The first NBA owner to dip into co-owning an esports team was Memphis co-owner Stephen Kaplan, who was part of an investment group that helped purchase a League of Legends spot for Immortals in September 2015, a month before the October governors meeting.

Silver told the other owners that the NBA would help any owners and franchises looking to get into esports and was exploring what role it could play in the gaming business.

“There was no call to action,” Silver said of the presentation. “I think I was passionate in saying that there is something going on here and also passionate in saying to our owners that this is something that those of you are who in the team-operating business — and many of our owners own multiple teams, they run arenas and are, to me, the very best operators in the sports business — I was saying to them, reaffirming to them, that we should be operating on parallel tracks, that don’t let me hold you back from making individual investments, reminding them that the league can act as a resource but also saying that we are studying very hard if there is an opportunity at the league level.”

During breaks in the presentation, there was a buzz in the hotel hallways. The conversation about esports was “pretty robust” amongst owners and governors.

“The meeting was very powerful and very impactful, and the presentation was as well,” O’Neil said. “And then pretty quickly, several teams were out in the market poking around.”

Since that meeting, 13 NBA teams’ ownership groups have invested in or acquired businesses around esports. The North American League of Legends Championship Series welcomed three new NBA team affiliates into their league in October; that 10-team league features eight teams that have partial or complete ownership from parties that are or have been affiliated with the NBA. The Overwatch League, a 12-team league that has become the costliest in esports, has five teams with some form of NBA ownership investment.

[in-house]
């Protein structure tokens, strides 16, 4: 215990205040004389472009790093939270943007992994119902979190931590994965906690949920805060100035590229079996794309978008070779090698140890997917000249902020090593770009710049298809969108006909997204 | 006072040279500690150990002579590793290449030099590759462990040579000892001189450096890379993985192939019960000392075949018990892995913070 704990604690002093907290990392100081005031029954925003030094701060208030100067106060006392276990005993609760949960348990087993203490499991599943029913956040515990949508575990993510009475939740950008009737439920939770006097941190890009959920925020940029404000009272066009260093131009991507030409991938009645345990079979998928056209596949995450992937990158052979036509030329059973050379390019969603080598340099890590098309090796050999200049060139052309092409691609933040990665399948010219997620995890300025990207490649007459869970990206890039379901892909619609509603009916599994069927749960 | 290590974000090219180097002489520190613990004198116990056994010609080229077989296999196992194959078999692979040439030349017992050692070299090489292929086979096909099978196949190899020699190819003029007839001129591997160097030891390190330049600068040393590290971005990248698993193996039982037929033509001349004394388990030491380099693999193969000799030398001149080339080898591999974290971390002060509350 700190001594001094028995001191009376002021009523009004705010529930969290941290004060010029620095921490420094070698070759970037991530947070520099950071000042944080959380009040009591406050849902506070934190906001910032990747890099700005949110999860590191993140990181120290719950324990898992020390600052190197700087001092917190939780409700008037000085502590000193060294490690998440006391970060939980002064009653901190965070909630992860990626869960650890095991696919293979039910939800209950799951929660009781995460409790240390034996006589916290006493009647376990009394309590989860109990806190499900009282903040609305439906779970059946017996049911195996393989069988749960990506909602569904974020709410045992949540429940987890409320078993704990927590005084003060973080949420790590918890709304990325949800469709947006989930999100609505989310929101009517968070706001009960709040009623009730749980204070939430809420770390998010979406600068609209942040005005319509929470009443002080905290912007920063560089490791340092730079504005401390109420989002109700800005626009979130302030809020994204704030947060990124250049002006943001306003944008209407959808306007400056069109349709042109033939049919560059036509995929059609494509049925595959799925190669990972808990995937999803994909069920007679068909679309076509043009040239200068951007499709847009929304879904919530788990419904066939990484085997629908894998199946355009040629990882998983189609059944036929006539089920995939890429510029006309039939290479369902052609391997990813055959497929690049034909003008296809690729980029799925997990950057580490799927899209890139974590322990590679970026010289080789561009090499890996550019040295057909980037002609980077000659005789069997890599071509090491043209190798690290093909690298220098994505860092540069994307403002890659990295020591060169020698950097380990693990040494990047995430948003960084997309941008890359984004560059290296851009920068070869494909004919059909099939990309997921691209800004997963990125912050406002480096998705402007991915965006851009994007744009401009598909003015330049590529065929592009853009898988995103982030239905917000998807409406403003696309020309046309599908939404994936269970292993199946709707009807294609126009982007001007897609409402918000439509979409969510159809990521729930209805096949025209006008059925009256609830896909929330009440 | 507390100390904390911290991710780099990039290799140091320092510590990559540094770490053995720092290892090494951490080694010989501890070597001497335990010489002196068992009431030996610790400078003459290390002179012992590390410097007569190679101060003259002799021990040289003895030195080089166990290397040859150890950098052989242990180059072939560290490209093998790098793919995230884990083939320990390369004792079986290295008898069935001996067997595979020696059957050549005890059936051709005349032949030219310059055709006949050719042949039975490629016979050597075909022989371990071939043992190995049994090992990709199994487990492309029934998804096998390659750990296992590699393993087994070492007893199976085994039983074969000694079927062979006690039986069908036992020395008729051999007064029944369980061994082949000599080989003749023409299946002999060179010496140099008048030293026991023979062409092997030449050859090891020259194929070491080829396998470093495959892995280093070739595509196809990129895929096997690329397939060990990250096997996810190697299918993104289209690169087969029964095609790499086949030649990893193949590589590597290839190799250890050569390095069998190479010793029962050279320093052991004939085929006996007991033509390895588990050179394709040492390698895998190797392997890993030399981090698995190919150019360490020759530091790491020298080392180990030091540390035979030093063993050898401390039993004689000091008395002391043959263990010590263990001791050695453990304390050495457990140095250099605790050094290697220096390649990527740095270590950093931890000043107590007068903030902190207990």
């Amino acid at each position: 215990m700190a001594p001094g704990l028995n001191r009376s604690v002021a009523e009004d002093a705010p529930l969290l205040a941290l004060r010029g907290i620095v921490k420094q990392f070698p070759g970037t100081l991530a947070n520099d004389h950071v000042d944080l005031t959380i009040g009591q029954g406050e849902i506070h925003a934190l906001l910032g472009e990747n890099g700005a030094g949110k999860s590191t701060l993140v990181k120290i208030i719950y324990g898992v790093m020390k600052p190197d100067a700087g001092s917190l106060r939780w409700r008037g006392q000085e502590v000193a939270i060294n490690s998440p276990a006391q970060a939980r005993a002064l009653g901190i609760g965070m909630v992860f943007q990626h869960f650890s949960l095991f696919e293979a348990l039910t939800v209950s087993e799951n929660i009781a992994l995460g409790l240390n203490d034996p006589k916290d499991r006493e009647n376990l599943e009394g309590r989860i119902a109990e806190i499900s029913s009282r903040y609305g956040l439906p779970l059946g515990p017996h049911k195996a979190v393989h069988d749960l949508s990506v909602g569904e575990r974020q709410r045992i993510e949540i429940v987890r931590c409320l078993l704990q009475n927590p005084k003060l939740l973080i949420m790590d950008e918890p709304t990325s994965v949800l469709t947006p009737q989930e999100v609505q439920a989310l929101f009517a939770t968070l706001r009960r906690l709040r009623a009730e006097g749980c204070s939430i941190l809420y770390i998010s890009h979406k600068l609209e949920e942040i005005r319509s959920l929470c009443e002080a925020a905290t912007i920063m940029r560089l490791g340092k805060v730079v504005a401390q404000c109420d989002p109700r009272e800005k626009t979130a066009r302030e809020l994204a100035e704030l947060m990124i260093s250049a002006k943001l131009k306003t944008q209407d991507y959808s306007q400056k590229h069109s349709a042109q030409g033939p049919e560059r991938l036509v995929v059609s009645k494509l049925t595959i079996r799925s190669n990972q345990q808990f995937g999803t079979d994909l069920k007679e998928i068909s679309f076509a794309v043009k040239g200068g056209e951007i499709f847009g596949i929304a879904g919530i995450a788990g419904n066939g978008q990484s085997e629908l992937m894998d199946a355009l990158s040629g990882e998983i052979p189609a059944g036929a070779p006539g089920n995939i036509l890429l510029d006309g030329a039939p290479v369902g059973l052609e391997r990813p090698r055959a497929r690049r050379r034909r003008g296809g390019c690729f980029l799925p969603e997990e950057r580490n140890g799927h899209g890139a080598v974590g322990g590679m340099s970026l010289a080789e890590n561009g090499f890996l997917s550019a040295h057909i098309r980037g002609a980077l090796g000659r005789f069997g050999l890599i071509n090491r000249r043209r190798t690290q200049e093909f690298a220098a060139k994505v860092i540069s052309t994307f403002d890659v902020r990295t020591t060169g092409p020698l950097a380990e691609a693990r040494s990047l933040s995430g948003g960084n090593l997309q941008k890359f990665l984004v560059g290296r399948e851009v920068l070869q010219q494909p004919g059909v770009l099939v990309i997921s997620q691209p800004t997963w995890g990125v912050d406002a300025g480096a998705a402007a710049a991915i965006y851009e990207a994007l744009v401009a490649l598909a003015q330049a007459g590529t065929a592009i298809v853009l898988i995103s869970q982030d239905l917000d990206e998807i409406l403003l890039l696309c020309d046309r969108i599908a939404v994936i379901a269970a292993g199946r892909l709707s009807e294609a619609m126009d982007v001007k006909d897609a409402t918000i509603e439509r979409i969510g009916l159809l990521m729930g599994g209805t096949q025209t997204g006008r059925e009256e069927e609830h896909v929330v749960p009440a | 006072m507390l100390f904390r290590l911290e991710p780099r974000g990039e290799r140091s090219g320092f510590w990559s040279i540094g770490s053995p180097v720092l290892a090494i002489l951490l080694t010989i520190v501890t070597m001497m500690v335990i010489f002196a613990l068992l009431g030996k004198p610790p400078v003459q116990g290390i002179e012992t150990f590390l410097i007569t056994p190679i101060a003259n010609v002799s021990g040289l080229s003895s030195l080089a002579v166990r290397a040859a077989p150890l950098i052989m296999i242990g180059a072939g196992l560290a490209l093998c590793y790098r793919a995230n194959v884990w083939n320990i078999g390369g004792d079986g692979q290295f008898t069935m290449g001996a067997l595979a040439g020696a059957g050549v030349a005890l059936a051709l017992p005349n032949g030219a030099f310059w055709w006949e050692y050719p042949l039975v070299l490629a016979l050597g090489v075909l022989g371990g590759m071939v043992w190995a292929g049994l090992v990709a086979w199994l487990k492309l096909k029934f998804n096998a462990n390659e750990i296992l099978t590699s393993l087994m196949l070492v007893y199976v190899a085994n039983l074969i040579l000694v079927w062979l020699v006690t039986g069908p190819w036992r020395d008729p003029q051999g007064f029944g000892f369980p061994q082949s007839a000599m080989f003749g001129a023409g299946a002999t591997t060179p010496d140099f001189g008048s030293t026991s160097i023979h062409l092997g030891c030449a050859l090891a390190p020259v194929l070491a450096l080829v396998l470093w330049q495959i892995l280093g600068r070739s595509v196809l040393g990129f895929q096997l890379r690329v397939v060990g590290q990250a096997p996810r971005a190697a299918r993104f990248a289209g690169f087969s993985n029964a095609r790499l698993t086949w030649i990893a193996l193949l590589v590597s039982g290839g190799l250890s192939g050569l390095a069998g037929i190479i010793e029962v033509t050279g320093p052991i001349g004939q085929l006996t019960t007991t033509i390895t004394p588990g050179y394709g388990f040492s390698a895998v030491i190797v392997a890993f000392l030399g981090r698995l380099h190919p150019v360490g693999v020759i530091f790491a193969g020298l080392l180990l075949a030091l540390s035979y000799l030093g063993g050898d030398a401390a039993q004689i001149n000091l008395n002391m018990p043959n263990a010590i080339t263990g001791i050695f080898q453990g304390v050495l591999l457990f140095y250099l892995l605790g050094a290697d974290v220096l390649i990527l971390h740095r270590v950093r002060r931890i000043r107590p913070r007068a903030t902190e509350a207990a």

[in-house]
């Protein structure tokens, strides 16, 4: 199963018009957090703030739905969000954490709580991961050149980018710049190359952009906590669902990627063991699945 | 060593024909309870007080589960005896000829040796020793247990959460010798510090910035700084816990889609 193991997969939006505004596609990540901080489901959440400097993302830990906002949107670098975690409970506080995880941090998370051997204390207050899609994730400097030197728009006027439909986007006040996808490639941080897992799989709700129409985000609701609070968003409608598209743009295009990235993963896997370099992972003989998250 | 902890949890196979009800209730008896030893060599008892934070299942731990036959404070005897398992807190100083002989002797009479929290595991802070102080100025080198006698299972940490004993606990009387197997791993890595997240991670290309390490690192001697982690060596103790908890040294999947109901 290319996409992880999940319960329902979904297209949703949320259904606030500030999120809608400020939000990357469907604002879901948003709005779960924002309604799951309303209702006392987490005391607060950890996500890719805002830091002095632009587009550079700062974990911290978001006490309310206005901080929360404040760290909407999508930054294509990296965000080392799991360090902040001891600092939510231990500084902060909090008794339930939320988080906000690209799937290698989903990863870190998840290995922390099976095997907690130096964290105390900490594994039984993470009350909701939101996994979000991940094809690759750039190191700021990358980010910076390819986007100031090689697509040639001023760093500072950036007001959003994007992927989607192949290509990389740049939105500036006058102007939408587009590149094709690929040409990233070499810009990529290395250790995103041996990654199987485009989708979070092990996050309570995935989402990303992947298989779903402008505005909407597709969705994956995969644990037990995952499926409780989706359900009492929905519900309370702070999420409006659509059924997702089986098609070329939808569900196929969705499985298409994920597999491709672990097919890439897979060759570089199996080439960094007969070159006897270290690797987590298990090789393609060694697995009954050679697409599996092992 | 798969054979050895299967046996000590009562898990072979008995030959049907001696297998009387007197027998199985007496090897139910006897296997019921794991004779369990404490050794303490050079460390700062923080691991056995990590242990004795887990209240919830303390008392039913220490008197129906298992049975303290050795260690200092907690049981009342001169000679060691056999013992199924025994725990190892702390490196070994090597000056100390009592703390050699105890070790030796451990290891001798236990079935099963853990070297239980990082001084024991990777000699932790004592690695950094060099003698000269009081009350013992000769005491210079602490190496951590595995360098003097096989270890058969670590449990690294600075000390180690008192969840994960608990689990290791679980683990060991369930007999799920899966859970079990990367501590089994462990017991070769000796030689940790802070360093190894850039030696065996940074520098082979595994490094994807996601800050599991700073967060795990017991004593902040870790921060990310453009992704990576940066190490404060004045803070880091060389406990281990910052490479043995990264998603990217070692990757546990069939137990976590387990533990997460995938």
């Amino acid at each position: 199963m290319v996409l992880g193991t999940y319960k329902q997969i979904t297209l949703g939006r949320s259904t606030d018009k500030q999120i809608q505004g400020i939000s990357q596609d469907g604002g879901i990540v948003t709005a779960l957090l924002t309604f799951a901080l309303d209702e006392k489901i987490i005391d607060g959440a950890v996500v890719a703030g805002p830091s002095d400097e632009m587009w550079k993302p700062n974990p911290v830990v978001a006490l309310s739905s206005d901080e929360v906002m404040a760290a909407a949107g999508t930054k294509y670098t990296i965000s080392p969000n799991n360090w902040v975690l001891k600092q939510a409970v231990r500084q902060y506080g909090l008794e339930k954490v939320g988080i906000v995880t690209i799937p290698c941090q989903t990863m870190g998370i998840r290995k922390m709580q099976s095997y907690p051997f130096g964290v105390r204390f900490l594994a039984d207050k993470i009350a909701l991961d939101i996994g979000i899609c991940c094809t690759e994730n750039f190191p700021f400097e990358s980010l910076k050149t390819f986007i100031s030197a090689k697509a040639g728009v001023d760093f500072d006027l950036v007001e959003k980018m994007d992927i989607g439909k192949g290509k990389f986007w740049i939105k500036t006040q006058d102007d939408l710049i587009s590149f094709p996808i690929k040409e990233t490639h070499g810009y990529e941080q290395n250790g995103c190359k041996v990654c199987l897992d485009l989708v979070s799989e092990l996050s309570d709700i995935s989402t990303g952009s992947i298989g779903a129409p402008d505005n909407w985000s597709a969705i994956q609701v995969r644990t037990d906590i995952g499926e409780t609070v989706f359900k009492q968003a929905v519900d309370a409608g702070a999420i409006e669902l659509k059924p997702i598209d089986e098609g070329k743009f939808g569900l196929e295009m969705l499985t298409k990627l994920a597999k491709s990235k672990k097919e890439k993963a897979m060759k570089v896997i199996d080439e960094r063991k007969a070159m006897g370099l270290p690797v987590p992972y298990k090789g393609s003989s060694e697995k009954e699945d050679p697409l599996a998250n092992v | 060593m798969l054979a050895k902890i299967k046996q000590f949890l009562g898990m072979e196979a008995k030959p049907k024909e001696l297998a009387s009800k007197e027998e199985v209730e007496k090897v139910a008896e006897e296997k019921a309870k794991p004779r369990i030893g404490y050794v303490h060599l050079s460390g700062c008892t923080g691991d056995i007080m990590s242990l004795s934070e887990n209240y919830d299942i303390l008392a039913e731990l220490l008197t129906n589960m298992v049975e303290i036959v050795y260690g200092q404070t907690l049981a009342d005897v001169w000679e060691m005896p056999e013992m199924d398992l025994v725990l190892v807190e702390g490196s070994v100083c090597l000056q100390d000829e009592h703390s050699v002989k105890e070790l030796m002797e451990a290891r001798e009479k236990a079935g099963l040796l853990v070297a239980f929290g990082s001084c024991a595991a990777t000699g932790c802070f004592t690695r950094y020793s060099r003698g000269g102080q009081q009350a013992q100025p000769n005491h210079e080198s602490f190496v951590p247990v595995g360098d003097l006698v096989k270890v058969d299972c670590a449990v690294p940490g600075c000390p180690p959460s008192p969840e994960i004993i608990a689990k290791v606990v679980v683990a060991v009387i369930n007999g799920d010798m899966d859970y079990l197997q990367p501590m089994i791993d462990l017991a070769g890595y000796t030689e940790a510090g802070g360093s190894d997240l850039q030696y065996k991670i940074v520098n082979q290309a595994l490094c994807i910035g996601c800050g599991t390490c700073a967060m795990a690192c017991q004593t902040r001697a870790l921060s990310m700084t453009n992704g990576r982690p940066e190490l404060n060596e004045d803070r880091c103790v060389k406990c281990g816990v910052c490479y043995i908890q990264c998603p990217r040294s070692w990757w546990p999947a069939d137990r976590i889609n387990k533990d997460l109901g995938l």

Comparatively, six teams in MLB and another three in the NFL share ownership with esports teams. The NBA, more than any other professional sports league, has set its flag in a burgeoning industry with $1 billion in revenue projections over the next three years, according to current team valuations and several studies on the industry.

The night that Silver stood at the Garden, the NBA commissioner quickly discovered that he wasn’t alone. Valued business partners such as Turner president David Levy, NBA owners such as Milwaukee co-owner Wes Edens and former players such as Rick Fox were there. Edens and Washington Wizardsowner Ted Leonsis were among the first, even before that October 2015 board of governors meeting, to share their insight on esports with their peers.

“The passion of the fans there … I was very impressed,” Silver said of what he saw. “I had once been to watch a chess match when I was younger, and I thought the spectators would be quieter and more introspective. But there was a lot more rah-rah, boisterous cheering going on than I had anticipated.”

It’s happening all around the world.